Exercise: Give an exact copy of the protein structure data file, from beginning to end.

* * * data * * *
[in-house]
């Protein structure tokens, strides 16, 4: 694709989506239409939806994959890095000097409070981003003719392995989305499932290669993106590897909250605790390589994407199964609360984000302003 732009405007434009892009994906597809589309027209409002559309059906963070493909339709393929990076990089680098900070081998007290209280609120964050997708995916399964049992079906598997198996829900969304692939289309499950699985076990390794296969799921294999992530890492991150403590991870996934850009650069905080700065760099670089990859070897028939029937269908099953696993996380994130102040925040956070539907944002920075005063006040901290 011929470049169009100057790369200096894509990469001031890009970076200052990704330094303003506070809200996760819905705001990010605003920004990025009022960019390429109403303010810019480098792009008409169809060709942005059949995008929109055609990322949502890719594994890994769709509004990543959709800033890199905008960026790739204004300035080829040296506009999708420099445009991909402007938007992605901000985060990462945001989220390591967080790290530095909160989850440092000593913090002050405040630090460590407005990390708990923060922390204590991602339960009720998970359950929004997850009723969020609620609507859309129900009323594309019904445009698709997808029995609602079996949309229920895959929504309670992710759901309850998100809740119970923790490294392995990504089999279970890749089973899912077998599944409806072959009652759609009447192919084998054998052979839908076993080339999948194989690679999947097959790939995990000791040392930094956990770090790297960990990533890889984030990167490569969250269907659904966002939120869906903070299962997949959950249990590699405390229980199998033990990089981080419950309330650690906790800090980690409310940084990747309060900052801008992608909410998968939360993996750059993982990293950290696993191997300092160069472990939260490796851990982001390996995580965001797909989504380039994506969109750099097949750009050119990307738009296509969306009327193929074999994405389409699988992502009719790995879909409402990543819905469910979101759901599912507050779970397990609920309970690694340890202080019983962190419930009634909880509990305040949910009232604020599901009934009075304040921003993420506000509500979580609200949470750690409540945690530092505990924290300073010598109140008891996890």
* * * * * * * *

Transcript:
[in-house]
């Protein structure tokens, strides 16, 4: 694709989506239409939806994959890095000097409070981003003719392995989305499932290669993106590897909250605790390589994407199964609360984000302003 732009405007434009892009994906597809589309027209409002559309059906963070493909339709393929990076990089680098900070081998007290209280609120964050997708995916399964049992079906598997198996829900969304692939289309499950699985076990390794296969799921294999992530890492991150403590991870996934850009650069905080700065760099670089990859070897028939029937269908099953696993996380994130102040925040956070539907944002920075005063006040901290 011929470049169009100057790369200096894509990469001031890009970076200052990704330094303003506070809200996760819905705001990010605003920004990025009022960019390429109403303010810019480098792009008409169809060709942005059949995008929109055609990322949502890719594994890994769709509004990543959709800033890199905008960026790739204004300035080829040296506009999708420099445009991909402007938007992605901000985060990462945001989220390591967080790290530095909160989850440092000593913090002050405040630090460590407005990390708990923060922390204590991602339960009720998970359950929004997850009723969020609620609507859309129900009323594309019904445009698709997808029995609602079996949309229920895959929504309670992710759901309850998100809740119970923790490294392995990504089999279970890749089973899912077998599944409806072959009652759609009447192919084998054998052979839908076993080339999948194989690679999947097959790939995990000791040392930094956990770090790297960990990533890889984030990167490569969250269907659904966002939120869906903070299962997949959950249990590699405390229980199998033990990089981080419950309330650690906790800090980690409310940084990747309060900052801008992608909410998968939360993996750059993982990293950290696993191997300092160069472990939260490796851990982001390996995580965001797909989504380039994506969109750099097949750009050119990307738009296509969306009327193929074999994405389409699988992502009719790995879909409402990543819905469910979101759901599912507050779970397990609920309970690694340890202080019983962190419930009634909880509990305040949910009232604020599901009934009075304040921003993420506000509500979580609200949470750690409540945690530092505990924290300073010598109140008891996890």